Thursday, December 21, 2006

Beyond Google

I started using Google exclusively just before it became hugely popular I think. Anyway I thought it would be well to become familiar with one search engine and then move on to others. Well I rarely moved on.

But tonight the Librarian's Internet Index lead me to Online Education Database. From OEDb I learned that there is an Invisible or Deep Web. It was like pulling a loose thread on a sweater when this University of California Berkeley Library site displayed a search tutorial. It was like hitting a jackpot. Just look at the Table of Contents or the Handouts.

Thanks UC Berkely you have done one first class job.

Wednesday, November 29, 2006

Santa or Saint Nicholas

Well it's that time of year that much will be said about Santa. So many of my gifts that I received as a little boy came from "Santa Claus". However there are many people hold Saint Nicholas in reverence. At the Saint Nicholas Center one can learn the history of this Saint, send e-cards, view art works of the Saint, learn how other countries celebrate the Saint and much more.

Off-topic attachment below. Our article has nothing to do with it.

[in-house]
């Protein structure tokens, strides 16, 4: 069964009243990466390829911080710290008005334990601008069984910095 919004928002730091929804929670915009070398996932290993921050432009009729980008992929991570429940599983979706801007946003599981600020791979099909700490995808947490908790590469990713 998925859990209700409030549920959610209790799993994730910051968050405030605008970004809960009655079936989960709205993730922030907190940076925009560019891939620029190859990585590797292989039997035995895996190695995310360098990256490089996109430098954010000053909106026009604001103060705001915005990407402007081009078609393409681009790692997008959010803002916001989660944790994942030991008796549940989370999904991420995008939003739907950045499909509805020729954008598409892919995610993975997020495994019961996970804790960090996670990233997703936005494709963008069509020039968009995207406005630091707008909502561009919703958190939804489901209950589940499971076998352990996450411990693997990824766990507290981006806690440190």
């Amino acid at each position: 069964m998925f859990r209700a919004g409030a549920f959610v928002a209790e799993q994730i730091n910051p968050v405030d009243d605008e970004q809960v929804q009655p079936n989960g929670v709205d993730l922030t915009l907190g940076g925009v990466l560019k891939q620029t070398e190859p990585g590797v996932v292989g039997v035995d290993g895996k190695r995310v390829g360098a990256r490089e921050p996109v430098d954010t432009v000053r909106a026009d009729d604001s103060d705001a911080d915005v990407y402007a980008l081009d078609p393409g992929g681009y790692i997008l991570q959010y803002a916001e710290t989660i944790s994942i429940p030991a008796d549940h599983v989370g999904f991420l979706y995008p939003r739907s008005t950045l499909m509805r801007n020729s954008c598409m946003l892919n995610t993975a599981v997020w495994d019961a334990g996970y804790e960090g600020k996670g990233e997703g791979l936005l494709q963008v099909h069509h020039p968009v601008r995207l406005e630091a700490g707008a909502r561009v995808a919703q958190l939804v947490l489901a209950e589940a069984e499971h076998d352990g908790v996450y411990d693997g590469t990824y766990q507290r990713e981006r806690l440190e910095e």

Saturday, November 04, 2006

A Soldiers Commentary

As we are approaching Veterans Day Novemer11,2006, this commentary from World War 1 seems to be one that could be written today.

The following was written by a British Army officer.

Siegfried L. Sassoon...July 1917

"I AM making this statement as an act of willful defiance of military authority, because I believe that the war is being deliberately prolonged by those who have the power to end it.

I am a soldier, convinced that I am acting on behalf of soldiers. I believe that this war, upon which I entered as a war of defense and liberation, has now become a war of aggression and conquest. I believe that the purposes for which I and my fellow-soldiers entered upon this war should have been so clearly stated as to have made it impossible to change them, and that, had this been done, the objects which actuated us would now be attainable by negotiation.,

I have seen and endured the sufferings of the troops, and I can no longer be a party to prolong these sufferings for ends which I believe to be evil and unjust.